Pedaling Through It

cycling-655565_640Are you familiar with the Big Red Gravel Run? No? That’s OK, I hadn’t heard of it either until this week. The Run is a 100 kilometer (62.1371 miles) bicycle race held each August in Harrington, Quebec. This race only came to my attention because of the man who won it this year. It was Kyle Messier, a bicycle mechanic from Waterloo.

Here’s what’s so amazing about Messier’s win. He was completely new to bicycle racing. And he won the race after riding his bike from Waterloo to Harrington; a distance of more than 650 kilometers. That journey took him three and a half days. Shortly after finishing the race, he turned around and started the ride back home. Oh, and he did all of this while suffering from an abscessed tooth.

I am constantly amazed by stories of people who overcome incredible odds to achieve great things. They inspire me to move beyond the small obstacles I find in my path; obstacles that could easily cause me to quit, give less than sincere effort, or just decide not to participate in the first place. I’m always particularly interested in learning how people overcome their obstacles. What techniques do they use to succeed that I can apply to my own circumstances?

Messier shared a few thoughts on his accomplishment and his approach reveled three tactics I believe we can use to win, especially when the race is long, difficult, and not particularly pleasant.

  1. He got in the zone. Messier practiced what is known as “active meditation.”  This is when the mind essentially shuts out external distractions and focuses solely on the mechanics of the task at hand. It’s particularly suited for repetitive activities like cycling or running. When you get in the zone, your mind can’t focus on how difficult the task is, or what you’d rather be doing. You live in the moment, giving everything you have to completing the next step.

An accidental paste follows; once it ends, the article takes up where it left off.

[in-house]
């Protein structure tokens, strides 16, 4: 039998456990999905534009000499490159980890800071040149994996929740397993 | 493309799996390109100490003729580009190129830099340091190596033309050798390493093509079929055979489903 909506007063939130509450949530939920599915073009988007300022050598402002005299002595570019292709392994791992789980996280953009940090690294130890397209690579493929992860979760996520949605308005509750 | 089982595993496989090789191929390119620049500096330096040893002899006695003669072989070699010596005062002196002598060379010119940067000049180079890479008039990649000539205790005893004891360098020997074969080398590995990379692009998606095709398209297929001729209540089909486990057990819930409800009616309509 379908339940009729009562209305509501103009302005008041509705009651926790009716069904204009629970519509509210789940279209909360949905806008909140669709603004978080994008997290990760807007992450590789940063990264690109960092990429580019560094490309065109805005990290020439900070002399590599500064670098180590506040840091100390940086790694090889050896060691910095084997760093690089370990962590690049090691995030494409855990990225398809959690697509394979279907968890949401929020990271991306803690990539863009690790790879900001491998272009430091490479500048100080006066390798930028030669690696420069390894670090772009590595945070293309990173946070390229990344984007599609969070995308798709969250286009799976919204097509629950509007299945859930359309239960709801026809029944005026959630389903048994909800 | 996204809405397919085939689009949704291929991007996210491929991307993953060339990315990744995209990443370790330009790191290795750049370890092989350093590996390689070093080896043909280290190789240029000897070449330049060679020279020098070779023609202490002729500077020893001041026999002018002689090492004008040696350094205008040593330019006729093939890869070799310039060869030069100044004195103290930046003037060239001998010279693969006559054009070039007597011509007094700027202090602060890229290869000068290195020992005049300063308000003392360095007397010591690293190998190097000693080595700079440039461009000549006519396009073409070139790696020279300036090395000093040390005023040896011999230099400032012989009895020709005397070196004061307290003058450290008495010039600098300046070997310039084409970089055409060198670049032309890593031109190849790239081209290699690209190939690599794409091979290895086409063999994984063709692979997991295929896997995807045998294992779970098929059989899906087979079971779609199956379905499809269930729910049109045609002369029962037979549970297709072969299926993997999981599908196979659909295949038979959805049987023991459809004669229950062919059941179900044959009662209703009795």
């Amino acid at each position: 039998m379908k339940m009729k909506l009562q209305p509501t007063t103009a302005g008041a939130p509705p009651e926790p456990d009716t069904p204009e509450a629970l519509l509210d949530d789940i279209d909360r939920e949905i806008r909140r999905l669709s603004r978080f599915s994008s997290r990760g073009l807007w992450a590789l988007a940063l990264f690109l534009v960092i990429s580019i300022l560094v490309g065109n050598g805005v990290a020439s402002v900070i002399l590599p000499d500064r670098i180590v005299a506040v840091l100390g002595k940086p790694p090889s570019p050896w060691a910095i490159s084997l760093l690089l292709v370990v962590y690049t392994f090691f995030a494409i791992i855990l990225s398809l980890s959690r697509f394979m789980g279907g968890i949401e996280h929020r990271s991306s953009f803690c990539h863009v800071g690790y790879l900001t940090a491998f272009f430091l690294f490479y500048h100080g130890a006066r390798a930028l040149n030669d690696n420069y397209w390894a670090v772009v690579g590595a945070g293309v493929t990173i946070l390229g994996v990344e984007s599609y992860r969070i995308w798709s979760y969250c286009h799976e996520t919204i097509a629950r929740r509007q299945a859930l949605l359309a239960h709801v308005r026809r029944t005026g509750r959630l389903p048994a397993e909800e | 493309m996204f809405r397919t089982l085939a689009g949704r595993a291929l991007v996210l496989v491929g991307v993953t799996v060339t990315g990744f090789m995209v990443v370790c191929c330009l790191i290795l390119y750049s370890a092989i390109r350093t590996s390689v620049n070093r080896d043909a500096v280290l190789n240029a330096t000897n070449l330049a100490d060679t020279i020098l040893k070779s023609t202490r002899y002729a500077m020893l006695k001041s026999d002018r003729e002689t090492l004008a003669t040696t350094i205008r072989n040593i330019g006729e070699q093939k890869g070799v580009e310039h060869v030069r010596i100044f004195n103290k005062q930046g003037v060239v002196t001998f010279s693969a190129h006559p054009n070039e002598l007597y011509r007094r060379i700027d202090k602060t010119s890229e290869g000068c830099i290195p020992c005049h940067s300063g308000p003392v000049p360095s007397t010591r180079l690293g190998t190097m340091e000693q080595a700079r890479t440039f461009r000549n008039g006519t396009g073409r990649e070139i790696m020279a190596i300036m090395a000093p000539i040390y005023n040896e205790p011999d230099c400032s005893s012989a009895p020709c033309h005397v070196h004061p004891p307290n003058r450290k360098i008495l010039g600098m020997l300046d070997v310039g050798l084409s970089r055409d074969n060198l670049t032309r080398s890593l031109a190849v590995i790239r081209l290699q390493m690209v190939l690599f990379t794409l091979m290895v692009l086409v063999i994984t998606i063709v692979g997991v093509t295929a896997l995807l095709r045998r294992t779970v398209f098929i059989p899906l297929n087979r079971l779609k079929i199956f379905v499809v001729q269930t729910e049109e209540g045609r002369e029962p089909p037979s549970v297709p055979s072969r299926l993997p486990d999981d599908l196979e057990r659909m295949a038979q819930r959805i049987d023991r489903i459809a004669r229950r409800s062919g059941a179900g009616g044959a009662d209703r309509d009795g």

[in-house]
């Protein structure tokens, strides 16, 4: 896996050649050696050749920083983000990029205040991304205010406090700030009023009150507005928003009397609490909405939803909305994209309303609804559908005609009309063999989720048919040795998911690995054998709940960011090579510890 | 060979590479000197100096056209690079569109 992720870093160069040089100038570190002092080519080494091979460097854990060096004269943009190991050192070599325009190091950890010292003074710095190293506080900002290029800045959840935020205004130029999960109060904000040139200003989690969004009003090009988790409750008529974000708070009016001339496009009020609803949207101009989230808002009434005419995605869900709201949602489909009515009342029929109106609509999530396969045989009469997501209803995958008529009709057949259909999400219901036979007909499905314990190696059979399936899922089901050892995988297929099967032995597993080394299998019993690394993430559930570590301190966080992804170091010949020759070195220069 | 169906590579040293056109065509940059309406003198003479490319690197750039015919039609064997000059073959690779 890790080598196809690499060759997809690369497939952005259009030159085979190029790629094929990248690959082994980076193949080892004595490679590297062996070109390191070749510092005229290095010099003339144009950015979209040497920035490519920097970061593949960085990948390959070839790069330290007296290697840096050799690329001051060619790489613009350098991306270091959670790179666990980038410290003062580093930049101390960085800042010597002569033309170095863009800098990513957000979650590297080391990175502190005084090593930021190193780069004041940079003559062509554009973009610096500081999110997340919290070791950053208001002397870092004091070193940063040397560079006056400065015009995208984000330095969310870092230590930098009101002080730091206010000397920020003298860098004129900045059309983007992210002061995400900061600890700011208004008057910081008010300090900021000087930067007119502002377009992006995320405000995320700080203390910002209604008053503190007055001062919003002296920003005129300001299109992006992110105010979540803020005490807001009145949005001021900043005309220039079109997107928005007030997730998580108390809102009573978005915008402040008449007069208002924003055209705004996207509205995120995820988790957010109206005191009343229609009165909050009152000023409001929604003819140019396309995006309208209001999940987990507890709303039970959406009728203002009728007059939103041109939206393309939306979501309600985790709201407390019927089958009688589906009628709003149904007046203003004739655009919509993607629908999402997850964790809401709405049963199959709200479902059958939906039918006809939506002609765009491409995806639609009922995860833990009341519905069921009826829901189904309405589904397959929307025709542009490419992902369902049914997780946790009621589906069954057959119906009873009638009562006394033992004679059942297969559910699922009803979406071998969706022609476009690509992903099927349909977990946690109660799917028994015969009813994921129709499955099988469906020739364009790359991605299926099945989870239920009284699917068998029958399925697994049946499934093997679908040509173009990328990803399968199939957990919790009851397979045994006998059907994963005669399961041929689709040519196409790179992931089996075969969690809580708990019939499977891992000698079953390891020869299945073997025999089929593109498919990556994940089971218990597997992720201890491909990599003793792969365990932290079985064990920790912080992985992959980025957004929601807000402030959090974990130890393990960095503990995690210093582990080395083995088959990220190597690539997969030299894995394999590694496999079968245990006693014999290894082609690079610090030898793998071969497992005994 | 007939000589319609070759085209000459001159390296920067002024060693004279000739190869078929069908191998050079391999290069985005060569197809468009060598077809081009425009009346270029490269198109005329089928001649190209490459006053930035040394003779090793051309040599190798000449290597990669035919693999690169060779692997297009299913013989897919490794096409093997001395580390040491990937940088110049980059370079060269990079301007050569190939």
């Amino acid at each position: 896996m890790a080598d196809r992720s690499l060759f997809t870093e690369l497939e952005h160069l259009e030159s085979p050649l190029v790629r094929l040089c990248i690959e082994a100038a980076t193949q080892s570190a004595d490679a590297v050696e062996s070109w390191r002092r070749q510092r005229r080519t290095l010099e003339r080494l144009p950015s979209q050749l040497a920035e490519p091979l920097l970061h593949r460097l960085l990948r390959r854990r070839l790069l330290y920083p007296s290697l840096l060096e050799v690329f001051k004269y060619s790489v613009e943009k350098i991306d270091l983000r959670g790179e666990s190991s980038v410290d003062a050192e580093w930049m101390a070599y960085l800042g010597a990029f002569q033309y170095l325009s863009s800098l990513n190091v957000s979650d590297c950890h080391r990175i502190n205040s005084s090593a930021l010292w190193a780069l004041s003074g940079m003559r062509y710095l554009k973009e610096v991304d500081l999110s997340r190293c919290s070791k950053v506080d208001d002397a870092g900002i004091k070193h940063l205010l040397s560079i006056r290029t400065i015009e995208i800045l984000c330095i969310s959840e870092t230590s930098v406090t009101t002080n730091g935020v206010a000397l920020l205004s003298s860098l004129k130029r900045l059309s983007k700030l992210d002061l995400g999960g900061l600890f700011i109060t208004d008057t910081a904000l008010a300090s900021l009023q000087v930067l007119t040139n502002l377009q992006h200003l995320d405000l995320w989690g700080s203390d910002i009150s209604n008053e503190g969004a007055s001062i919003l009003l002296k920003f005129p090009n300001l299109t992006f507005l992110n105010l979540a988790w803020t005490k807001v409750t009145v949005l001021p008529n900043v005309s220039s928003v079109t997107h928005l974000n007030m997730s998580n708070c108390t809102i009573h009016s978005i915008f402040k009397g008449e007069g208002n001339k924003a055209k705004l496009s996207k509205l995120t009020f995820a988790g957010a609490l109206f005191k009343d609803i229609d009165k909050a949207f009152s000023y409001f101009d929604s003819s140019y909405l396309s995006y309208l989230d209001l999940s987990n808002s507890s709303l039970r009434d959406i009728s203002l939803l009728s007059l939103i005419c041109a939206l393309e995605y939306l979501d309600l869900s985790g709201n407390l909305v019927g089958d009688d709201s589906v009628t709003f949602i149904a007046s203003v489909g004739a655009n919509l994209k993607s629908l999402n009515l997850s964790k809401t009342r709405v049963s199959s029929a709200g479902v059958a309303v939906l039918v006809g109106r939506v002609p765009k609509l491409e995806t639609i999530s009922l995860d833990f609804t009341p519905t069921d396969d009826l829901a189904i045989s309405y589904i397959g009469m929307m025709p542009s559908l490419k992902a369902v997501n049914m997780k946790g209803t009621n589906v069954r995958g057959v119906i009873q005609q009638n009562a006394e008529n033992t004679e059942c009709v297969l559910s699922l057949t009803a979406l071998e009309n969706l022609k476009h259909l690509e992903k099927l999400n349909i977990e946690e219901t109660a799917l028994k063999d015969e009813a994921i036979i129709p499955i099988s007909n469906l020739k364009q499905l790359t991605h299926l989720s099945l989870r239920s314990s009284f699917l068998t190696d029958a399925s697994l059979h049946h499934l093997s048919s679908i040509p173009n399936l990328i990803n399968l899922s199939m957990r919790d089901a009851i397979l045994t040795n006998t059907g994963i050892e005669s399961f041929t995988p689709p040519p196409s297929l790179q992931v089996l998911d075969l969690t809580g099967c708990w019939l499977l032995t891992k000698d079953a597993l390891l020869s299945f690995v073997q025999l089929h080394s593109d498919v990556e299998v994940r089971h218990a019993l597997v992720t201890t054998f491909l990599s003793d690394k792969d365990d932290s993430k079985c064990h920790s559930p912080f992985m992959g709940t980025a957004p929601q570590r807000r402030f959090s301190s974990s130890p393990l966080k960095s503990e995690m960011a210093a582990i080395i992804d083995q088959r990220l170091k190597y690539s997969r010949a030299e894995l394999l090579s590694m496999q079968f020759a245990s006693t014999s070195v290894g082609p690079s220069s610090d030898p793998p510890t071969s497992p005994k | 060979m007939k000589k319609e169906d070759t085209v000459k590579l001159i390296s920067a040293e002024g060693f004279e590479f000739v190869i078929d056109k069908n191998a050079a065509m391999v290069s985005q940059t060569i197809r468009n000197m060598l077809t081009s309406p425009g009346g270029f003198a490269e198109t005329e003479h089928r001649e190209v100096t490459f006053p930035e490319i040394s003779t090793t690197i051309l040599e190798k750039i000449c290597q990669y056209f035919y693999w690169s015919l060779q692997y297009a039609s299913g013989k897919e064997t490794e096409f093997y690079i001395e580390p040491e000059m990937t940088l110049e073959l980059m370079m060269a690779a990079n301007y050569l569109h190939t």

2. He set small goals. Just to arrive at the starting line, Messier had to travel over 400 miles on his bike; almost 100 miles per day. But instead of focusing on end of the journey, he created shorter, intermittent milestones. By training himself to work toward smaller goals, he was able to build up momentum. Each little success propelled him into the next and, instead of thinking about how little ground he had covered, he celebrated the wins as they accumulated.
  3. He kept the end-game in mind. Messier trained himself to pursue the positive aspects of achieving his goal, rather than dwelling on the pain he was feeling or the distance he had to cover. He visualized crossing the finish line, receiving his medal, and enjoying a pizza after the race was over. Reminding himself of the positive, kept the negative at bay and allowed him to enjoy the experience.

I don’t see myself competing in anything like the Big Red Gravel Run anytime soon. However, I do have days when my own journey feels long and painful. I have projects where the ends seems too far away to see. And I have days where it feels like circumstances are working against me and success is unlikely. Thankfully though, I also have stories, like that of Kyle Messier, that keep me pedaling on.